Apr 04 2013
- Arthur Demarest (Department of Anthropology) received a $90,000 research grant from the Alphawood Foundation for the Vanderbilt Cancuén Regional Archaeological Project. Located on the Passion River in northern Guatemala, Cancuén was an important trade route and has one of the largest and richest royal palaces known in the Maya world. Demarest recently won a National Geographic Society Research Exploration grant to excavate the ancient Maya site of Raxruja Viejo.
- Katharine Donato (Department of Sociology) gave a keynote address at the Conference on Migrations between Africa and Europe in Paris and a lecture at the Poverty and Immigration Conference held at UC-Davis.
- Marshall Eakin (Department of History) was the keynote speaker at the 62nd Annual Conference of the UF Center for Latin American Studies February 14–15, 2013. The conference, themed Emergent Brazil, highlights Brazil’s recent emergence as a global player in international economic and political affairs.
- Ted Fischer (Department of Anthropology) delivered the Inter-American Lecture at the Inter-American Development Bank on October 4 on “The Once and Future Maya: Cultural Revival and Resurgence in the Modern World.” He also spoke on “The Middle Class in Emerging Markets” at the Nashville Chamber of Commerce in August.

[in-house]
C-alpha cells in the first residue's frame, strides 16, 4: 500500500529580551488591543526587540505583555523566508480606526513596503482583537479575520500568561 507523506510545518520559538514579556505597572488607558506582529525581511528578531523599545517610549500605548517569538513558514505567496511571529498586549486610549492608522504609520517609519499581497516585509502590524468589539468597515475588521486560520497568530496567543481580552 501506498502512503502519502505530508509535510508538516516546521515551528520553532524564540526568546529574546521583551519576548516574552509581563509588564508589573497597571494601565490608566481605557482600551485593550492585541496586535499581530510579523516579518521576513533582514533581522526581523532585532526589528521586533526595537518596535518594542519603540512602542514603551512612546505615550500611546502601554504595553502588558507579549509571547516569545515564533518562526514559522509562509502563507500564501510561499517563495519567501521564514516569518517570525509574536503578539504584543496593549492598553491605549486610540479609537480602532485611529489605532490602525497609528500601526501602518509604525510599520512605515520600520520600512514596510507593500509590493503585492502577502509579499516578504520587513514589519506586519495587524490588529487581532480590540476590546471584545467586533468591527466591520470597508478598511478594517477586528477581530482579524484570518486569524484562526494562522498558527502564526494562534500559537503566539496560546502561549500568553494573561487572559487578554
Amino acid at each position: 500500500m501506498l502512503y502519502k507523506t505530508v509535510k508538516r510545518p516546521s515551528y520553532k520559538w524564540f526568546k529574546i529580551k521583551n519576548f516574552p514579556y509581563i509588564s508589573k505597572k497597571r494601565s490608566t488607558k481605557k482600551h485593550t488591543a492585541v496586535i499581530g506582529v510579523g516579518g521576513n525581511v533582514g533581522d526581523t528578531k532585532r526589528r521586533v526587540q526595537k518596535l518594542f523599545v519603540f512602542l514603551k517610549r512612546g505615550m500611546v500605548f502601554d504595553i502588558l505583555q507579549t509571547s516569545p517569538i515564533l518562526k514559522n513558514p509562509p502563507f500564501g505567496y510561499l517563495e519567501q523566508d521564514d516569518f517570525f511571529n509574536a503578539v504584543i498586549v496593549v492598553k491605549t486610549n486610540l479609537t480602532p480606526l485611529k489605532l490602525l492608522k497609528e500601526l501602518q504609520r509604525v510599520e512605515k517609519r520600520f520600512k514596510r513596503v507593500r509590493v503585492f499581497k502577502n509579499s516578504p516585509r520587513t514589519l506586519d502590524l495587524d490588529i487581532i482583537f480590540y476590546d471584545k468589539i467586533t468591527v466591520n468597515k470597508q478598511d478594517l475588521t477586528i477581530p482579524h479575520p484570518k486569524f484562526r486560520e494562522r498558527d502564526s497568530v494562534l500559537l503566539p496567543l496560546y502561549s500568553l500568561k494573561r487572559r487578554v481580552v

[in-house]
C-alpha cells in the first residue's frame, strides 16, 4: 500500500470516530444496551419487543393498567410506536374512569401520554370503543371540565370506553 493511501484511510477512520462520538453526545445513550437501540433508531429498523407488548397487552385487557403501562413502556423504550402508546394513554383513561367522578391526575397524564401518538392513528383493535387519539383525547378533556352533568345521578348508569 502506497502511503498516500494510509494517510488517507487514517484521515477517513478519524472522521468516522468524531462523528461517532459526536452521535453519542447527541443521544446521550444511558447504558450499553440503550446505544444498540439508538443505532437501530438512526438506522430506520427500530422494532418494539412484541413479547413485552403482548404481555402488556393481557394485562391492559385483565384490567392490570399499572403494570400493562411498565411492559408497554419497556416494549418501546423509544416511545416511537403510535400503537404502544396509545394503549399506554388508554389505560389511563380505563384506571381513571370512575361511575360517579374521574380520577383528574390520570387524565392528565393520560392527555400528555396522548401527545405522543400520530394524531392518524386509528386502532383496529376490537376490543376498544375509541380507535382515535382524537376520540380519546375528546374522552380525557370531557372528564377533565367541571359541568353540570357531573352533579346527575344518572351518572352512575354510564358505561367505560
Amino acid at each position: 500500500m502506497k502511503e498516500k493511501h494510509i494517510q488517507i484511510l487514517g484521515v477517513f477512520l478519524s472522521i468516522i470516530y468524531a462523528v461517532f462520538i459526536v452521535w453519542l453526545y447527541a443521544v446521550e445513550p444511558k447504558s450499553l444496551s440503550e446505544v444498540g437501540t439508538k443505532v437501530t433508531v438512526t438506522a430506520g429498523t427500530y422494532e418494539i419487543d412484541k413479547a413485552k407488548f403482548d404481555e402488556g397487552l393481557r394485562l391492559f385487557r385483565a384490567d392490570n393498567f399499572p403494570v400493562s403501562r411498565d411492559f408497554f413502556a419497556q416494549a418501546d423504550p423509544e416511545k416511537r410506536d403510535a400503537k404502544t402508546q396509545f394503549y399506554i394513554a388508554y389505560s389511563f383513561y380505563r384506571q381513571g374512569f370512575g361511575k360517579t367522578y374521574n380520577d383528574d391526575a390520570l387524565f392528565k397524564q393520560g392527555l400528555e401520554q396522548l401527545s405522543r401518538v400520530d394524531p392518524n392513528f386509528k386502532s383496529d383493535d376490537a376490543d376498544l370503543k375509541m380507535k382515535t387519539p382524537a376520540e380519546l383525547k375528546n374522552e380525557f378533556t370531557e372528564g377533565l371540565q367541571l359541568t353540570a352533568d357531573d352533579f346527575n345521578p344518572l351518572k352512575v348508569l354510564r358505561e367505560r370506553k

- Jane Landers (Department of History) was interviewed by Skip Gates for a new PBS documentary called The African Americans: Many Rivers to Cross. The documentary follows the earliest Africans to come to the Americas and runaway slaves from Carolina who were given freedom in Spanish Florida, Gracia Real de Santa Teresa de Mose. Landers also participated with noted novelist and Vanderbilt alumnus Madison Smartt Bell on a panel on the slave revolt in Saint Domingue at the Southern Festival of Books.
- Liz Zechmeister (Department of Political Science) received the Jeffrey Nordhaus Award for Excellence in Undergraduate Teaching from the College of Arts and Science in October.